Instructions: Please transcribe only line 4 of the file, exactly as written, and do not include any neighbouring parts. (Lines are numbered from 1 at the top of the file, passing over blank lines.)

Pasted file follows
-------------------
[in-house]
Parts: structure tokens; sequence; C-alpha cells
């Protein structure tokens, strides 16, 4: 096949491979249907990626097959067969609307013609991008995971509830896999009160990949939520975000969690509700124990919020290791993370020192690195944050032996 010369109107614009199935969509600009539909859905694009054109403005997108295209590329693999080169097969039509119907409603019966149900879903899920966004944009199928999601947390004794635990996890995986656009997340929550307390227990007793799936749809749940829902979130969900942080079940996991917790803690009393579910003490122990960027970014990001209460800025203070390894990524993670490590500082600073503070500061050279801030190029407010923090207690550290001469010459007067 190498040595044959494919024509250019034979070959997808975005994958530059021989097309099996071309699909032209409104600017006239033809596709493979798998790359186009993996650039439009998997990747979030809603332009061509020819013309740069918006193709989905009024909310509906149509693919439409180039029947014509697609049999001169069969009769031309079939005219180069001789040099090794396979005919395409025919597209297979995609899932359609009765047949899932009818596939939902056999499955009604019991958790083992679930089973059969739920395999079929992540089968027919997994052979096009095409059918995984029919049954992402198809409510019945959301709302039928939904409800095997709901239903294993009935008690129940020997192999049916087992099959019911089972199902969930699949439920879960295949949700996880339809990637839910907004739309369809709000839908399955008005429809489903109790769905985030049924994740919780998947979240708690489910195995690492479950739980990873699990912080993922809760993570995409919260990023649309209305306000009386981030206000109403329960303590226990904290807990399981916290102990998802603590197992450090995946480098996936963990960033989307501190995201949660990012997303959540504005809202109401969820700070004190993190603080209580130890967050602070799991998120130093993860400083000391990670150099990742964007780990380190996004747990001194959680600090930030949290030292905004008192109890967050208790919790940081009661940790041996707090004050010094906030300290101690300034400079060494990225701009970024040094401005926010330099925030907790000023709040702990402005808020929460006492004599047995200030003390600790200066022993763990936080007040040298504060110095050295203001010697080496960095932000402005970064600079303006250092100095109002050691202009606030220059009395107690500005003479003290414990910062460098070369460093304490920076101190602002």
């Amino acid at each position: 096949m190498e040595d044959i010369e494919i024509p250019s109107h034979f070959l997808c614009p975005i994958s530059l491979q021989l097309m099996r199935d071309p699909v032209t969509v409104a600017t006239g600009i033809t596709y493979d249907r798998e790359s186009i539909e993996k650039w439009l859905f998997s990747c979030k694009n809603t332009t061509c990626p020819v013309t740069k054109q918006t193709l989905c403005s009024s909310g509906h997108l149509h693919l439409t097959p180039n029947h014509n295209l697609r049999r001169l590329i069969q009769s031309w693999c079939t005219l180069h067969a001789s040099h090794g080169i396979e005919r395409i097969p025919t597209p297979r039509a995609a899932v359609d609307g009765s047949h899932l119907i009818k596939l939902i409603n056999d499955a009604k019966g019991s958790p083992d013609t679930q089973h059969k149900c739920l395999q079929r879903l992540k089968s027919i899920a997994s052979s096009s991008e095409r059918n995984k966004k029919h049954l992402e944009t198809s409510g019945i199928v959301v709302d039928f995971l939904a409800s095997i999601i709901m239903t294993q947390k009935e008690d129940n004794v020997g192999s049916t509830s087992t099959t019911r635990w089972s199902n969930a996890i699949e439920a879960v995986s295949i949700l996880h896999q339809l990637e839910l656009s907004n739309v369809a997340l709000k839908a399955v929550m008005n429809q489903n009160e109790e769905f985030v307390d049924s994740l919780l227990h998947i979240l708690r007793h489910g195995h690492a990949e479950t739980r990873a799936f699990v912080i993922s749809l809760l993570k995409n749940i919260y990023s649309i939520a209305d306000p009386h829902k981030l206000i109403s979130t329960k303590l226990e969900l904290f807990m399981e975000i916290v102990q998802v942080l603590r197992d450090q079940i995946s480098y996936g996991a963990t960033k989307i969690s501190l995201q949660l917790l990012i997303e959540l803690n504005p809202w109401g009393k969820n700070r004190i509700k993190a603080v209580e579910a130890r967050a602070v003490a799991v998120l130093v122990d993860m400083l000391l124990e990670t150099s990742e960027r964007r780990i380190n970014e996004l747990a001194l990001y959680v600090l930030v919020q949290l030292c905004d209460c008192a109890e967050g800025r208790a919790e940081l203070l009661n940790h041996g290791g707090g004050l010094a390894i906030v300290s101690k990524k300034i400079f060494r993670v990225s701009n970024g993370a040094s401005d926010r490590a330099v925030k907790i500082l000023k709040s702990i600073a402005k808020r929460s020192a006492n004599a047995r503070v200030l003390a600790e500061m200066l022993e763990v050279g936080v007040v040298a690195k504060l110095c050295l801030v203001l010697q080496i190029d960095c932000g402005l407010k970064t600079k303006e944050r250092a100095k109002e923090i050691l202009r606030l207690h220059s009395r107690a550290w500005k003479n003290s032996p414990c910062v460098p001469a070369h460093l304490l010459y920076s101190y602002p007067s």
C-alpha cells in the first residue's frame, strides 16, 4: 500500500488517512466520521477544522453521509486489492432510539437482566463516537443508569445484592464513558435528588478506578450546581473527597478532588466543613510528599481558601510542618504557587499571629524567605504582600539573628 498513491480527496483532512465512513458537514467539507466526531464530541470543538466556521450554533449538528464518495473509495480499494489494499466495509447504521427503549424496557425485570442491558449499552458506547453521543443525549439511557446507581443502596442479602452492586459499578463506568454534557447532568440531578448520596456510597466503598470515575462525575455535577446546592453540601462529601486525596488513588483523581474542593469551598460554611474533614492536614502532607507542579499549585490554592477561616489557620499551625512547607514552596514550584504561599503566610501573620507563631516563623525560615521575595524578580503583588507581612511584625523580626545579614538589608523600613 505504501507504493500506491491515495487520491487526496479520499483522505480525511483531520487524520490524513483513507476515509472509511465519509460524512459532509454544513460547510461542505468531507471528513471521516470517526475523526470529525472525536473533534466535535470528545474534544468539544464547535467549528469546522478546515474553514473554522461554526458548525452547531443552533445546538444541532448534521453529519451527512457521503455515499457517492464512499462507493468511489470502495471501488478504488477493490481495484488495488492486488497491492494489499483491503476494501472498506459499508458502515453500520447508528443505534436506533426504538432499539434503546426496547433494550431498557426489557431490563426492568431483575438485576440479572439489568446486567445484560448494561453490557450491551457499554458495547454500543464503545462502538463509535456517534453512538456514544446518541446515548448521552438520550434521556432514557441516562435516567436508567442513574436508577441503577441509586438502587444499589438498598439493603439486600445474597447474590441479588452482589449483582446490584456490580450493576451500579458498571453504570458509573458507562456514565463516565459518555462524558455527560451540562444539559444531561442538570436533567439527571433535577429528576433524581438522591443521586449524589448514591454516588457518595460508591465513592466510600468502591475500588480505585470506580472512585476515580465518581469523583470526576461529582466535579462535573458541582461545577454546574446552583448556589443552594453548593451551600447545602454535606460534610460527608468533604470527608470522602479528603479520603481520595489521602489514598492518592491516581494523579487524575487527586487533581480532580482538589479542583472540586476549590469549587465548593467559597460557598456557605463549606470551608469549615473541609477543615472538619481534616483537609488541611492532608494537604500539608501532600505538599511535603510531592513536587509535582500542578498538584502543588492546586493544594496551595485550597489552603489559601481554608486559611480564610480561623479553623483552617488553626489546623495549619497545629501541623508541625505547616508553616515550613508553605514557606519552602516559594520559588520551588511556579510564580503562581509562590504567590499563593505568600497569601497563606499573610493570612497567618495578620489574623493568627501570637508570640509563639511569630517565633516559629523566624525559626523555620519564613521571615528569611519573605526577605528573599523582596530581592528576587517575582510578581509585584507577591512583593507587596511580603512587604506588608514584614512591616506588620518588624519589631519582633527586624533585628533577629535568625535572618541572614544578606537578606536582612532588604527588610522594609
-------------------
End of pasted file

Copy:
């Amino acid at each position: 096949m190498e040595d044959i010369e494919i024509p250019s109107h034979f070959l997808c614009p975005i994958s530059l491979q021989l097309m099996r199935d071309p699909v032209t969509v409104a600017t006239g600009i033809t596709y493979d249907r798998e790359s186009i539909e993996k650039w439009l859905f998997s990747c979030k694009n809603t332009t061509c990626p020819v013309t740069k054109q918006t193709l989905c403005s009024s909310g509906h997108l149509h693919l439409t097959p180039n029947h014509n295209l697609r049999r001169l590329i069969q009769s031309w693999c079939t005219l180069h067969a001789s040099h090794g080169i396979e005919r395409i097969p025919t597209p297979r039509a995609a899932v359609d609307g009765s047949h899932l119907i009818k596939l939902i409603n056999d499955a009604k019966g019991s958790p083992d013609t679930q089973h059969k149900c739920l395999q079929r879903l992540k089968s027919i899920a997994s052979s096009s991008e095409r059918n995984k966004k029919h049954l992402e944009t198809s409510g019945i199928v959301v709302d039928f995971l939904a409800s095997i999601i709901m239903t294993q947390k009935e008690d129940n004794v020997g192999s049916t509830s087992t099959t019911r635990w089972s199902n969930a996890i699949e439920a879960v995986s295949i949700l996880h896999q339809l990637e839910l656009s907004n739309v369809a997340l709000k839908a399955v929550m008005n429809q489903n009160e109790e769905f985030v307390d049924s994740l919780l227990h998947i979240l708690r007793h489910g195995h690492a990949e479950t739980r990873a799936f699990v912080i993922s749809l809760l993570k995409n749940i919260y990023s649309i939520a209305d306000p009386h829902k981030l206000i109403s979130t329960k303590l226990e969900l904290f807990m399981e975000i916290v102990q998802v942080l603590r197992d450090q079940i995946s480098y996936g996991a963990t960033k989307i969690s501190l995201q949660l917790l990012i997303e959540l803690n504005p809202w109401g009393k969820n700070r004190i509700k993190a603080v209580e579910a130890r967050a602070v003490a799991v998120l130093v122990d993860m400083l000391l124990e990670t150099s990742e960027r964007r780990i380190n970014e996004l747990a001194l990001y959680v600090l930030v919020q949290l030292c905004d209460c008192a109890e967050g800025r208790a919790e940081l203070l009661n940790h041996g290791g707090g004050l010094a390894i906030v300290s101690k990524k300034i400079f060494r993670v990225s701009n970024g993370a040094s401005d926010r490590a330099v925030k907790i500082l000023k709040s702990i600073a402005k808020r929460s020192a006492n004599a047995r503070v200030l003390a600790e500061m200066l022993e763990v050279g936080v007040v040298a690195k504060l110095c050295l801030v203001l010697q080496i190029d960095c932000g402005l407010k970064t600079k303006e944050r250092a100095k109002e923090i050691l202009r606030l207690h220059s009395r107690a550290w500005k003479n003290s032996p414990c910062v460098p001469a070369h460093l304490l010459y920076s101190y602002p007067s």